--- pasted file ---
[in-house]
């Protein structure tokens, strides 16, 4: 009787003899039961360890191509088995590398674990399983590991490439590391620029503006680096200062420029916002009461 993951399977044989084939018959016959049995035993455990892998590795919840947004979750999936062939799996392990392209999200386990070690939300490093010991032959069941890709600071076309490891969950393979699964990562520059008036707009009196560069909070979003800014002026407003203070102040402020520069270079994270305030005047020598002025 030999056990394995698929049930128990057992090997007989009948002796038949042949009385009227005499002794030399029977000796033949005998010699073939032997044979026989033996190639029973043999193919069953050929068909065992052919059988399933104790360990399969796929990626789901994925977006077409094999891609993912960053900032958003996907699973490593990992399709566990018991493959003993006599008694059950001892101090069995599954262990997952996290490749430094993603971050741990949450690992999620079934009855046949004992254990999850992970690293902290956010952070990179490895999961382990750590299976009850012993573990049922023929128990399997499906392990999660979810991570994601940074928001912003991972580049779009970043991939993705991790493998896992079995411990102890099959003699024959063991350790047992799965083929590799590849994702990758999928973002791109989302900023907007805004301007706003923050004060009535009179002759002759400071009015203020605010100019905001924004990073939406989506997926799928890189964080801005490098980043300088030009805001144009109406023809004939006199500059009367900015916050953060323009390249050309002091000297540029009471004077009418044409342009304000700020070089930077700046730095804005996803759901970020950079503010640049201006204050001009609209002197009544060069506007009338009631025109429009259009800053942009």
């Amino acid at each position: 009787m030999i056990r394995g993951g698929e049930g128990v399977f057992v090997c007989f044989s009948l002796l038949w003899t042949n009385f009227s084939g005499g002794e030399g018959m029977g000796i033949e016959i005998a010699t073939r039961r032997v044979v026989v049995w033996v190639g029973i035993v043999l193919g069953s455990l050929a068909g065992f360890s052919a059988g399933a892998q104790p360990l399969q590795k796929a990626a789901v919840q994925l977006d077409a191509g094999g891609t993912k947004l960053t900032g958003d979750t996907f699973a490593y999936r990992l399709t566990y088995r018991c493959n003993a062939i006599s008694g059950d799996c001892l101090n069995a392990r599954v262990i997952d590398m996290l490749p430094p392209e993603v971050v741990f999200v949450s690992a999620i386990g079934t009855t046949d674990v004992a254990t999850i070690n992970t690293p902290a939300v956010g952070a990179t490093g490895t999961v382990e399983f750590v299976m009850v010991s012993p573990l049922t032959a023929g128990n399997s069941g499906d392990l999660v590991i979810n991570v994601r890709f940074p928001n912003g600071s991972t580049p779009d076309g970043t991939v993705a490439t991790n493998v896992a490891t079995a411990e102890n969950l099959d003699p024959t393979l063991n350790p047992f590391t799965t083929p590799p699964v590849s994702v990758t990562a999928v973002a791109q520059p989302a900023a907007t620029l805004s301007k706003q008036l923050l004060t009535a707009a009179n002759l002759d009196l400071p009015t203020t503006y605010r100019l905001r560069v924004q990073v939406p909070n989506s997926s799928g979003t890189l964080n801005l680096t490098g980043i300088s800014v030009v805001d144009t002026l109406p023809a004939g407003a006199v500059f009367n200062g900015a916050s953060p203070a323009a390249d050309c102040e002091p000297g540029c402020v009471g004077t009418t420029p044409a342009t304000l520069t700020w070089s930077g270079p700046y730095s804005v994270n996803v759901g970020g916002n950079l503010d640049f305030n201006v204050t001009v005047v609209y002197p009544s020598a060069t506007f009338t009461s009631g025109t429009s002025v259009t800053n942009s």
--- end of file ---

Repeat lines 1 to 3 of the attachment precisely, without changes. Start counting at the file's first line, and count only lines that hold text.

[in-house]
């Protein structure tokens, strides 16, 4: 009787003899039961360890191509088995590398674990399983590991490439590391620029503006680096200062420029916002009461 993951399977044989084939018959016959049995035993455990892998590795919840947004979750999936062939799996392990392209999200386990070690939300490093010991032959069941890709600071076309490891969950393979699964990562520059008036707009009196560069909070979003800014002026407003203070102040402020520069270079994270305030005047020598002025 030999056990394995698929049930128990057992090997007989009948002796038949042949009385009227005499002794030399029977000796033949005998010699073939032997044979026989033996190639029973043999193919069953050929068909065992052919059988399933104790360990399969796929990626789901994925977006077409094999891609993912960053900032958003996907699973490593990992399709566990018991493959003993006599008694059950001892101090069995599954262990997952996290490749430094993603971050741990949450690992999620079934009855046949004992254990999850992970690293902290956010952070990179490895999961382990750590299976009850012993573990049922023929128990399997499906392990999660979810991570994601940074928001912003991972580049779009970043991939993705991790493998896992079995411990102890099959003699024959063991350790047992799965083929590799590849994702990758999928973002791109989302900023907007805004301007706003923050004060009535009179002759002759400071009015203020605010100019905001924004990073939406989506997926799928890189964080801005490098980043300088030009805001144009109406023809004939006199500059009367900015916050953060323009390249050309002091000297540029009471004077009418044409342009304000700020070089930077700046730095804005996803759901970020950079503010640049201006204050001009609209002197009544060069506007009338009631025109429009259009800053942009």
């Amino acid at each position: 009787m030999i056990r394995g993951g698929e049930g128990v399977f057992v090997c007989f044989s009948l002796l038949w003899t042949n009385f009227s084939g005499g002794e030399g018959m029977g000796i033949e016959i005998a010699t073939r039961r032997v044979v026989v049995w033996v190639g029973i035993v043999l193919g069953s455990l050929a068909g065992f360890s052919a059988g399933a892998q104790p360990l399969q590795k796929a990626a789901v919840q994925l977006d077409a191509g094999g891609t993912k947004l960053t900032g958003d979750t996907f699973a490593y999936r990992l399709t566990y088995r018991c493959n003993a062939i006599s008694g059950d799996c001892l101090n069995a392990r599954v262990i997952d590398m996290l490749p430094p392209e993603v971050v741990f999200v949450s690992a999620i386990g079934t009855t046949d674990v004992a254990t999850i070690n992970t690293p902290a939300v956010g952070a990179t490093g490895t999961v382990e399983f750590v299976m009850v010991s012993p573990l049922t032959a023929g128990n399997s069941g499906d392990l999660v590991i979810n991570v994601r890709f940074p928001n912003g600071s991972t580049p779009d076309g970043t991939v993705a490439t991790n493998v896992a490891t079995a411990e102890n969950l099959d003699p024959t393979l063991n350790p047992f590391t799965t083929p590799p699964v590849s994702v990758t990562a999928v973002a791109q520059p989302a900023a907007t620029l805004s301007k706003q008036l923050l004060t009535a707009a009179n002759l002759d009196l400071p009015t203020t503006y605010r100019l905001r560069v924004q990073v939406p909070n989506s997926s799928g979003t890189l964080n801005l680096t490098g980043i300088s800014v030009v805001d144009t002026l109406p023809a004939g407003a006199v500059f009367n200062g900015a916050s953060p203070a323009a390249d050309c102040e002091p000297g540029c402020v009471g004077t009418t420029p044409a342009t304000l520069t700020w070089s930077g270079p700046y730095s804005v994270n996803v759901g970020g916002n950079l503010d640049f305030n201006v204050t001009v005047v609209y002197p009544s020598a060069t506007f009338t009461s009631g025109t429009s002025v259009t800053n942009s």